By Robert Sullivan – Exclusive to Oil Investing News
Exxon Mobil Corp. (NYSE:XOM) and OAO Rosneft (LON:ROSN) announced on Tuesday that a deal had been struck between the two companies to carry out joint exploration of blocks in the Kara Sea of the Russian Arctic.
The agreement will initially entail a 3.2 billion USD investment in exploration and development of East Prinovozemelskiy Blocks 1, 2, and 3 in the Kara Sea, and will also see broader cooperation between Exxon and Rosneft, including technology transfer as well as the opportunity for Rosneft to acquire equity interest in Exxon projects in the Gulf of Mexico, Texas, and Canada.
Rosneft will own 66.7 percent of the Kara Sea joint venture, similar to their stake in an earlier partnership with Exxon, announced in January, to explore the Tuapse Trough License Block in the Black Sea.
Estimates from Rosneft put the amount of recoverable oil resources in the Kara Sea blocks at 36 billion barrels, while total resources are suspected to be upwards of 110 billion barrels of oil equivalent (boe). The Tuapse Block, meanwhile, is believed to hold 1.2 billion barrels of recoverable oil resources, along with 9 billion boe.
Major coup for Exxon
Exxon’s Arctic partnership is a major coup for the oil giant, who until a few months ago had only their much more modest Black Sea deal to celebrate.
It was BP (NYSE:BP), rather than Exxon, who had initially been slated to team up with Rosneft, a deal which looked to be sealed after securing the key approval of Prime Minister Vladimir Putin late last year. Terms of the deal included a 16 billion USD share swap between the two companies.
BP’s imminent link-up with Rosneft, however, was construed as a breach of commitment by their Russian partners from TNK-BP, a Russian oil company co-owned by BP and the Alfa Access Renova (AAR) consortium. AAR contested that by entering into an agreement with Rosneft, BP would be breaking its promise to do business in Russia only via TNK-BP. An international tribunal eventually sided with AAR, and Rosneft promptly walked away from the proposed deal after failing to reach a joint agreement with BP to buy out AAR’s 50 percent stake in TNK-BP.
Rosneft was quick to turn to Exxon after the BP deal fell through, and both companies have now secured a key prize – for Exxon, access to the vast reserves of oil and gas under the Arctic seabed; for Rosneft, access to the technology and operations behind deep water drilling and hydro-fracking, as well as a partner with the capacity to operate on the harsh Arctic sea shelf.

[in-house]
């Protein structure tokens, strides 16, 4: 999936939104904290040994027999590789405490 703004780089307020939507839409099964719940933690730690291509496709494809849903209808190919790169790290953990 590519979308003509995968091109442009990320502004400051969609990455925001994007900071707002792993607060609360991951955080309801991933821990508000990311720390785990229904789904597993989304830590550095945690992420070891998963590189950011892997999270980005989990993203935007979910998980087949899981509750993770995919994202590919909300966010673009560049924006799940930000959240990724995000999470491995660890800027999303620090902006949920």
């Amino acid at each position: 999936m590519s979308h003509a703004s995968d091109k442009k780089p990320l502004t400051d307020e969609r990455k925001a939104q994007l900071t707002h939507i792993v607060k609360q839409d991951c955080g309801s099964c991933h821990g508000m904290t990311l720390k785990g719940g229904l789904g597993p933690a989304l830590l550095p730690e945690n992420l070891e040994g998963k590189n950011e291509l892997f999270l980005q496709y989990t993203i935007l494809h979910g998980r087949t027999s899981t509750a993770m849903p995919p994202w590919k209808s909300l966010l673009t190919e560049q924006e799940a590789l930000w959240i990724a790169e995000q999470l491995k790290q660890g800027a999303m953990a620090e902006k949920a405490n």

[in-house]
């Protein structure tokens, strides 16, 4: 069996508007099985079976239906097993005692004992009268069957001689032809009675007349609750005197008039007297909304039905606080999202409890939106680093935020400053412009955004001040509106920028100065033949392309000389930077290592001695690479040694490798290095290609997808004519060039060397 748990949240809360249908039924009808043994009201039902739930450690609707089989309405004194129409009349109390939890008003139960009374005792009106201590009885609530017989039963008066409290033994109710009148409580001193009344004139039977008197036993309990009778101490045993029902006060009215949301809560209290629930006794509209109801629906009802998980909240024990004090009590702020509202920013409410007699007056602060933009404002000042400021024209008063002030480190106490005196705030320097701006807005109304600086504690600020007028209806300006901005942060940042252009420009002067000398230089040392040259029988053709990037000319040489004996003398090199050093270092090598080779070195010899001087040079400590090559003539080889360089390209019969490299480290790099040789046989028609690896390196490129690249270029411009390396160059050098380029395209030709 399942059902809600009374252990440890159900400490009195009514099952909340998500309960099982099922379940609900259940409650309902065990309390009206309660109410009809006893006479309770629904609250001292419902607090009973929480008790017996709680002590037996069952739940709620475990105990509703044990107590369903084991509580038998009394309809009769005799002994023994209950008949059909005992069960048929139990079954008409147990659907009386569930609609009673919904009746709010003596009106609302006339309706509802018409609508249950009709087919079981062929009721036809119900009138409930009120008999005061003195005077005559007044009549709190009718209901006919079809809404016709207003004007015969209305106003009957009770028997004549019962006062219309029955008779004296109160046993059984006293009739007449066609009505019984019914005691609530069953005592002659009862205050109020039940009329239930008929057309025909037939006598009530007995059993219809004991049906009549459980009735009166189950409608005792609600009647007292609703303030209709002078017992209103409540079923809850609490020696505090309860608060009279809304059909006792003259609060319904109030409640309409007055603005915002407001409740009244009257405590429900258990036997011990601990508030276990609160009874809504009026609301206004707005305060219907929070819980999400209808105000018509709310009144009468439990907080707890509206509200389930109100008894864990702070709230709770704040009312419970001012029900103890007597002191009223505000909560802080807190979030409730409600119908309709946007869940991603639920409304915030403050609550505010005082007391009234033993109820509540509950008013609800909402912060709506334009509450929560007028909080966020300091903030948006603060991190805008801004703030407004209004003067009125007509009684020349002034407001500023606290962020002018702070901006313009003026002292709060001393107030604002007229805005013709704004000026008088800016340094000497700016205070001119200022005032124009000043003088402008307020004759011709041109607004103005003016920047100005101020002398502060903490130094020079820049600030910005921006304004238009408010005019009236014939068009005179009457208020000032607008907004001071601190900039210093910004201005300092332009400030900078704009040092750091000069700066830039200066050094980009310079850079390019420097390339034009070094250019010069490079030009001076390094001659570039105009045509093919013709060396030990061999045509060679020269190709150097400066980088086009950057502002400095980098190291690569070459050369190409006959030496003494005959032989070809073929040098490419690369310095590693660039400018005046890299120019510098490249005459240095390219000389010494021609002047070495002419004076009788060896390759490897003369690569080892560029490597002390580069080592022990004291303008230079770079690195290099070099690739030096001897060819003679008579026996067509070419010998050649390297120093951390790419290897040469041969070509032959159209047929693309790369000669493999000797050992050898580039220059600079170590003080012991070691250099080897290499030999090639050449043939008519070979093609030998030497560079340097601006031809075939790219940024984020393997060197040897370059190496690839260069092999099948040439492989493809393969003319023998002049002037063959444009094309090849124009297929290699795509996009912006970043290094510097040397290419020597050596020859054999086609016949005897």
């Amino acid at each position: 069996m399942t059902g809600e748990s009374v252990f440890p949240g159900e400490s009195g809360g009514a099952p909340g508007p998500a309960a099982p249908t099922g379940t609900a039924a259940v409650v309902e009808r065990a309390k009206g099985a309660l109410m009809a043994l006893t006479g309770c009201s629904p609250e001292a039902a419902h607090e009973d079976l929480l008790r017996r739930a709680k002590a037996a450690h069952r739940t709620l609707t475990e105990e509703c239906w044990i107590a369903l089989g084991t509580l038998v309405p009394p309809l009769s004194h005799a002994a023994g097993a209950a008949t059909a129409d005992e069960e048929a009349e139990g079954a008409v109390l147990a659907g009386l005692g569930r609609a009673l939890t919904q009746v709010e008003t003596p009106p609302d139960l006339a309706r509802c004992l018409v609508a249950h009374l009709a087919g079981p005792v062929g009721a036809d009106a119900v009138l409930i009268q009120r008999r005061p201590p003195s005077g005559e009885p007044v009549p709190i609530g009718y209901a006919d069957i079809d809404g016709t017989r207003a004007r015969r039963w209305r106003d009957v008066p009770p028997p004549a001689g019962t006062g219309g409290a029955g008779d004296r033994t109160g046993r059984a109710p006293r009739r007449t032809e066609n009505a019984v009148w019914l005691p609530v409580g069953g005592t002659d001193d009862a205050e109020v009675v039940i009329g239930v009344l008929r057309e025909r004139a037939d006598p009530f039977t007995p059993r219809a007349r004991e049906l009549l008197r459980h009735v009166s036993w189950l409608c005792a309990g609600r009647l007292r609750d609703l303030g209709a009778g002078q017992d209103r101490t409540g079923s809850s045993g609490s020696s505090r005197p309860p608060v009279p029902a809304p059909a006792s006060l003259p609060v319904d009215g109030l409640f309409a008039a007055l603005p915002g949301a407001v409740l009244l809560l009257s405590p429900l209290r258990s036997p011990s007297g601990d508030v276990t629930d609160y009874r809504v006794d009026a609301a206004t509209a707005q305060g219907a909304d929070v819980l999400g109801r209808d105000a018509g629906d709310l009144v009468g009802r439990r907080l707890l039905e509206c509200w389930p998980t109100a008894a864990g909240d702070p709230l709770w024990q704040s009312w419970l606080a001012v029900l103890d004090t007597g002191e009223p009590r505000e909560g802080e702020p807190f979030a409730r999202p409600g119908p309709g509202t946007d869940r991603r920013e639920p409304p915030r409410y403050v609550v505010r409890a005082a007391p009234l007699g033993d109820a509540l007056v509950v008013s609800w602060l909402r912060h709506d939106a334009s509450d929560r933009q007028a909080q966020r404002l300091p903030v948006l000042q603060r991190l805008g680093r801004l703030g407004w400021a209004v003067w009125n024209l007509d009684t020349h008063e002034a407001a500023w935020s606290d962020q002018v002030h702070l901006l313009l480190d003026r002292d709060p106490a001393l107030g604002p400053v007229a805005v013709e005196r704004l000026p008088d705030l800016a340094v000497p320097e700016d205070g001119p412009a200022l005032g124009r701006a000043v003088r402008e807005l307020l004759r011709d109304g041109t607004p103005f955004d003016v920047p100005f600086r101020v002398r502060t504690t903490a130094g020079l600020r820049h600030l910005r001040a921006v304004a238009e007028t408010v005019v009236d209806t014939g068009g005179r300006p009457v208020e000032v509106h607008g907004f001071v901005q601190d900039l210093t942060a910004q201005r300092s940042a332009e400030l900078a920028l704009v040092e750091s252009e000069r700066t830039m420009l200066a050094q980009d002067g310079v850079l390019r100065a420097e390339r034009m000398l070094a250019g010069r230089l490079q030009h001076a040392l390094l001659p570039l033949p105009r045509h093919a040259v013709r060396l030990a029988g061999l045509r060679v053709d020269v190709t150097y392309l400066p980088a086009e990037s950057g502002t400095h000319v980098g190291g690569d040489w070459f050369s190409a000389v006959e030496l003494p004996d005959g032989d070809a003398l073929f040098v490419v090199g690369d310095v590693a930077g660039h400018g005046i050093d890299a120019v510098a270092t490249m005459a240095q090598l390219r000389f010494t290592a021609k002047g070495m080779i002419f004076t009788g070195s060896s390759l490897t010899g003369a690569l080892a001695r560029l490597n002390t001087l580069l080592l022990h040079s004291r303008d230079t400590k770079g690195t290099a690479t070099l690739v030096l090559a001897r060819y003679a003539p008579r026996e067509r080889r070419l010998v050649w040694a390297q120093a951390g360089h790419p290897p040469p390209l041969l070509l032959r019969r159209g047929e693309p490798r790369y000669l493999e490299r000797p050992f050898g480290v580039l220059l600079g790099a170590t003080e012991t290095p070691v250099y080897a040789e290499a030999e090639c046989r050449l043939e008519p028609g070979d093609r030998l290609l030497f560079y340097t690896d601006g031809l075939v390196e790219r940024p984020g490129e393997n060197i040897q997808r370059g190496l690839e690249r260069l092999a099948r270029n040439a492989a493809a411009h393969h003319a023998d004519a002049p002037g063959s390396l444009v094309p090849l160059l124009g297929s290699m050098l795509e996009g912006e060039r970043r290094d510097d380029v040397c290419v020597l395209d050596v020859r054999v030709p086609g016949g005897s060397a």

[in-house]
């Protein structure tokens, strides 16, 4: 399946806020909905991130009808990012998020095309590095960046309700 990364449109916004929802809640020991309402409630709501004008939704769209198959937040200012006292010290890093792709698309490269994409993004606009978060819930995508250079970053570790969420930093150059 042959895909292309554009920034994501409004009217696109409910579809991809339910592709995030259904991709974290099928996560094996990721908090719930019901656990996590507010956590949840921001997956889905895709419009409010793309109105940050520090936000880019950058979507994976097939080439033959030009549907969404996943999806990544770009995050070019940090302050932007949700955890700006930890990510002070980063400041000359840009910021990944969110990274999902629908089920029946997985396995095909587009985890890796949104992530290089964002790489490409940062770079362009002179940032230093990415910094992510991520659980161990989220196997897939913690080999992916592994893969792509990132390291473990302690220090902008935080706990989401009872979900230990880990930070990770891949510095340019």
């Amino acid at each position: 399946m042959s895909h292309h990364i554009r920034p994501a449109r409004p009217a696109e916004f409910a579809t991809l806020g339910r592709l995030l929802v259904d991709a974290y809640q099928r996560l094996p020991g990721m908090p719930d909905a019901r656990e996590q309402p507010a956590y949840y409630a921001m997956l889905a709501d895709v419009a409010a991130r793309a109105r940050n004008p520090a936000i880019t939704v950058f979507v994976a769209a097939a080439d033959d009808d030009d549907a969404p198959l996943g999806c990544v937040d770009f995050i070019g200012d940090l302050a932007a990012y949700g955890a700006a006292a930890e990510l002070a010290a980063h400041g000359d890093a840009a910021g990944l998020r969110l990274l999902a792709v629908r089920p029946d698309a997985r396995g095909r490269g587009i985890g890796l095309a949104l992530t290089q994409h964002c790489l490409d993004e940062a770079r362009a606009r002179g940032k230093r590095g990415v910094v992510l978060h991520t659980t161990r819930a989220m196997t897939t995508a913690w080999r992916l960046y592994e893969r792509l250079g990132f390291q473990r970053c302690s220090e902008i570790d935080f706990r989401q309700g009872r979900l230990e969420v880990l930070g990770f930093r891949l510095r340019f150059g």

While the prospect of the largest oil company in the world tackling some of the largest untapped reserves of oil in the world is decidedly enticing for investors, analysts have cautioned that there are still some hurdles facing Exxon.
Operating in the Arctic will likely prove to be extremely technically challenging, and the process of seismic studies, exploratory wells, and evaluations could take as long as seven years, according to Denis Borisov, analyst at Bank of Moscow.
Some also point to the business and political landscape in Russia, still a mine field for many Western companies and one that has already claimed Royal Dutch Shell (NYSE:RDS.A) and BP as major casualties.
Others counter, however, that it all comes with the territory. “There’s political risk everywhere, even the US It’s all relative”, notes John Herrlin, Exxon Mobil Analyst at Societe Generale.
“The issue you’re going to have with Russia is how will you be taxed in terms of what you’re producing. But this is still too early. This is right now a science project, for the near-term. I think it’s important to be exposed to these type of resources and deal with the political system as it is.”
Cliff Kupchan of Eurasia Group, a political risk consulting firm adds that a company with the clout and track record of Exxon are likely to be well-prepared for a foray of this magnitude into Russia and the challenges that lie ahead.
“My instinct is that Exxon Mobil has kicked the tires, dotted the i’s and crossed the t’s. Doing that doesn’t ensure success in Russia, but it increases the chances of it. I think the chances of this failing are significantly lower than previous deals.”
Disclosure: I, Robert Sullivan, hold no direct investment interest in any company mentioned in this article.
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